When news stories reference the world of medical research, many might envision a community of dedicated and selfless scientists, working collaboratively with each other to discover cures for the ailments of humanity. Heartwarming, isn’t it?
The actual atmosphere, though, is very different than this. We can’t speak to the purity of researchers’ hearts, but it’s clear they operate in a high-stakes, cutthroat arena. Rather than seamlessly cooperating, many researchers act as though they are pitted against their peers in a no-holds-barred race to the top. And the results—surprise!—can be enormously problematic.
Stem Cell Ruse
Among the issues in this type of environment, hyper-competition can perpetuate academic fraud—most recently evidenced by a shocking revelation that two much-lauded papers on stem cell creation from one of Japan’s most prestigious research institutions are largely phony. After passing the peer-review process and receiving publication in the prestigious Nature journal, some skeptical investigators discovered the articles included plagiarized writing, misreported data and faulty images.
And oh, it gets darker: Both the lead and co-author of the papers were subsequently hospitalized for stress, and the co-author—who apparently failed to catch his colleagues’ truth-bending—committed suicide last week.
Why the Fraud?
So why do researchers feel the need to falsify their work? Slate’s Jane Hu provides several explanations:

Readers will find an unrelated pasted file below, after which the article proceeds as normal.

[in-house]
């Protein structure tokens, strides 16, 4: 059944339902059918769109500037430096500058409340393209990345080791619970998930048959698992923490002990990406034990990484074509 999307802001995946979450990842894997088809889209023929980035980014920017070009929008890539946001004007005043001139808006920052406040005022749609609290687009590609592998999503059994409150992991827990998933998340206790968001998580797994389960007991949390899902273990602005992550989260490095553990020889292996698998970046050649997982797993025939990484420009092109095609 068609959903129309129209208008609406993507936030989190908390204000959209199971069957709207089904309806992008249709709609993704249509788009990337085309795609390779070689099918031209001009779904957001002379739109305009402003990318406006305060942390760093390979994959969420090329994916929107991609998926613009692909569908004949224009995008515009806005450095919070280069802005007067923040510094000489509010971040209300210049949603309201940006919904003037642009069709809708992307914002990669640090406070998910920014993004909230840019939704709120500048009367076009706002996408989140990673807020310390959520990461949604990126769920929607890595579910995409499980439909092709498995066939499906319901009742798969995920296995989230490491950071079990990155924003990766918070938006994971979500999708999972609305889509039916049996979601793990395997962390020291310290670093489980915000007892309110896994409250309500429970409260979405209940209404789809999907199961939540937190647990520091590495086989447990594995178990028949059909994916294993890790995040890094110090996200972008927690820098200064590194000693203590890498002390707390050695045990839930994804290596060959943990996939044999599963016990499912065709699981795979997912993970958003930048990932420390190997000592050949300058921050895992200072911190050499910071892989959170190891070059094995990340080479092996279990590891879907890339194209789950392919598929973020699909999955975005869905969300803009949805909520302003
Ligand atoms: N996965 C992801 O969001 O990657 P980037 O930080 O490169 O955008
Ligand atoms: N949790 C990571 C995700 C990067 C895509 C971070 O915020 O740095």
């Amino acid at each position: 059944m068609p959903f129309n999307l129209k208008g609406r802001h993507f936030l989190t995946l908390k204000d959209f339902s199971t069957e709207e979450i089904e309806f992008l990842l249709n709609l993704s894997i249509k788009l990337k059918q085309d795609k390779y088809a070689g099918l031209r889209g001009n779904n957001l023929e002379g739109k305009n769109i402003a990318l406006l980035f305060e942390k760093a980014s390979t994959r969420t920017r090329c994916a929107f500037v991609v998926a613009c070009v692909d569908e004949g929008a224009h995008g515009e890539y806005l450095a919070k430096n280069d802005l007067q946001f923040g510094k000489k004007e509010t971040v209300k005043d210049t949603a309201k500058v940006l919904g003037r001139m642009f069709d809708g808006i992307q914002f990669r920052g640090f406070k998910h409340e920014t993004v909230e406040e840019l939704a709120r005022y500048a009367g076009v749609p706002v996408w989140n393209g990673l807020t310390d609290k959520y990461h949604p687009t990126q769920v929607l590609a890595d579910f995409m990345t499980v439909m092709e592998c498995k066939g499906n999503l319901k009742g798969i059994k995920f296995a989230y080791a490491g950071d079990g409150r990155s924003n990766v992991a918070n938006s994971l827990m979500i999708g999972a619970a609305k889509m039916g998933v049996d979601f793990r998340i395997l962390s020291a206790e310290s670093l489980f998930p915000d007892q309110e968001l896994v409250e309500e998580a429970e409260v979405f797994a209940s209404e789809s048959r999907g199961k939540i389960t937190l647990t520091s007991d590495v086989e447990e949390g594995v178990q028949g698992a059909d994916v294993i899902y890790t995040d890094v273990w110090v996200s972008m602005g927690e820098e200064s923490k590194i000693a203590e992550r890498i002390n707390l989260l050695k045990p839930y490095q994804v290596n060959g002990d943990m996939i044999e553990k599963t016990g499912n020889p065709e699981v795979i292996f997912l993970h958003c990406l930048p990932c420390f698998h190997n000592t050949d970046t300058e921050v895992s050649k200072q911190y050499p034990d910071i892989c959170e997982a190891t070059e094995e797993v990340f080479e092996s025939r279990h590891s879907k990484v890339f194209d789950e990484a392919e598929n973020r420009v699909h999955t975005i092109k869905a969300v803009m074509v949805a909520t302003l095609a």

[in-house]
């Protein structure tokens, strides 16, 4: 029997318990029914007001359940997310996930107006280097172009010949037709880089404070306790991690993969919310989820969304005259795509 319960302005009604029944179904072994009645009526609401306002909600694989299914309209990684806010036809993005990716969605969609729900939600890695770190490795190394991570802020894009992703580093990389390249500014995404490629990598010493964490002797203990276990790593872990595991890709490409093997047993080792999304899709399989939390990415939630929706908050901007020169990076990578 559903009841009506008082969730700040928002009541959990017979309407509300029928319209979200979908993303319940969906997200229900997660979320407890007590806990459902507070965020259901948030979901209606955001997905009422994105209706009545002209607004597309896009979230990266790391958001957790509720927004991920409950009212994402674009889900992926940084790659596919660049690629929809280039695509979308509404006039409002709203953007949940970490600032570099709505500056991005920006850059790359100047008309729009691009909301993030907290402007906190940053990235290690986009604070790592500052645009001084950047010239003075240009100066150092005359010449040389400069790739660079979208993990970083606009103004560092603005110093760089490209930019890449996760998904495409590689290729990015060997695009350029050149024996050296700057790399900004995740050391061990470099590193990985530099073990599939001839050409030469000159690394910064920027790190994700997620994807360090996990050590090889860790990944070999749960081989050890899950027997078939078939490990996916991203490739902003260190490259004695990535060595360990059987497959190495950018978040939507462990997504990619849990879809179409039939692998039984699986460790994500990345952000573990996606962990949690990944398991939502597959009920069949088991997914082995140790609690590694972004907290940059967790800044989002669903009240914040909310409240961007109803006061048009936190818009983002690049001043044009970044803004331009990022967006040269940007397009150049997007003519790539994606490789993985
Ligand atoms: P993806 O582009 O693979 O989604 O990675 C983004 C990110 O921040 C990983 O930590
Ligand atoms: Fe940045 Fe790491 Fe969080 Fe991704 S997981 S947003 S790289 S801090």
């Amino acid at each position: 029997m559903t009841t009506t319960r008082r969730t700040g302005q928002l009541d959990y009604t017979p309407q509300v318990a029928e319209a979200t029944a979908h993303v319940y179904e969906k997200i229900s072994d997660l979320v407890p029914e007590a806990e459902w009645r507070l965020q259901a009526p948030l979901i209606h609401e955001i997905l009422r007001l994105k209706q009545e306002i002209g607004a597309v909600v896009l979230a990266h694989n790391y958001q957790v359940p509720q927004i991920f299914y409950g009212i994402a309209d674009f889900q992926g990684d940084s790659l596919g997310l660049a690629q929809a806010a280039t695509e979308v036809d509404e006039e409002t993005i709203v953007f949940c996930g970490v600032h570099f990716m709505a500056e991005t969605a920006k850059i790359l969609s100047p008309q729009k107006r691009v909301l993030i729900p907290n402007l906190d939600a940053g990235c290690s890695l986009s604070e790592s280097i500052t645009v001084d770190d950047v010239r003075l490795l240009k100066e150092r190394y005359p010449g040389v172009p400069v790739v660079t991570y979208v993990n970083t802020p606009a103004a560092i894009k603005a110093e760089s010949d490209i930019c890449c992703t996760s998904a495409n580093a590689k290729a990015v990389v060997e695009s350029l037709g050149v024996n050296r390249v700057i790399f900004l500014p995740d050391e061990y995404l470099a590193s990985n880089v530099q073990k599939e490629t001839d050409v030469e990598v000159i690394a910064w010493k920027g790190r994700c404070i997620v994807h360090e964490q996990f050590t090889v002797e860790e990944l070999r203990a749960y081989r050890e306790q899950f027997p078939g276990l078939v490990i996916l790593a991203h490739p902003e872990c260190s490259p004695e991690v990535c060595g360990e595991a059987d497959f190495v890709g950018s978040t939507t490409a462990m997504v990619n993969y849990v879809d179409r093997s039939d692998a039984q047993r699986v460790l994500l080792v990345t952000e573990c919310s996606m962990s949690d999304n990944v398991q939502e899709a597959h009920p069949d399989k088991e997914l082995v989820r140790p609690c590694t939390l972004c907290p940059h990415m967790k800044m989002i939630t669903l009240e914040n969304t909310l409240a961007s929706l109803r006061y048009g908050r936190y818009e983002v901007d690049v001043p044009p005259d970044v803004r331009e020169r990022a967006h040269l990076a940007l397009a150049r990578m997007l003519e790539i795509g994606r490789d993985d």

* The hyper-competitive nature of the stem cell field, together with its minimal oversight, breeds the tendency to cut corners and, well, lie. The prestige involved in this field of medical research attracts highly competitive people just aching to make the next big contribution—before their peers.
* Besides personal ego, academic culture generally puts (ever-increasing) pressure on researchers to pound out solid publications to land tenure. Without this coveted assurance, academic researchers’ job security is nil.
* Moreover, a study of research misconduct found that changes in researchers’ personal lives can further influence cheating. Fraudsters were more likely to report significant life changes like a loved one’s death or the birth of a child as contributing factors. Thus personal stress seems to be influential—at least according to the self-reported data.
Are There Solutions?
Academia is kind of a hot mess for a variety of reasons, and the historic occurrence of dishonesty is one of the shiniest examples. Some assert that overall, academic fraud is rare, though it’s impossible to know about the fabrications that aren’t caught. And I would posit that literally everyone in academia cuts some corners here and there. Research is complicated and labor-intensive, and people only have so many hours in the day. Granted, much of this corner-cutting is probably ultimately innocuous (a sloppy citation here, an overly-confident statement there) but others—like potentially significantly setting back assumptions about stem cells—can have very real effects.
When Nobel Prize-winning biologist Randy Schekman addressed academic fraud earlier in the year, he advocated for boycotting prestigious journals, period, saying the pressure to publish in them contributes to harmful writing practices and encourages sensational research over perhaps boring but important topics.
Changing this would require a major shift in academic culture—one that the behemoth may not be willing to do . . . continuance of fraud or not.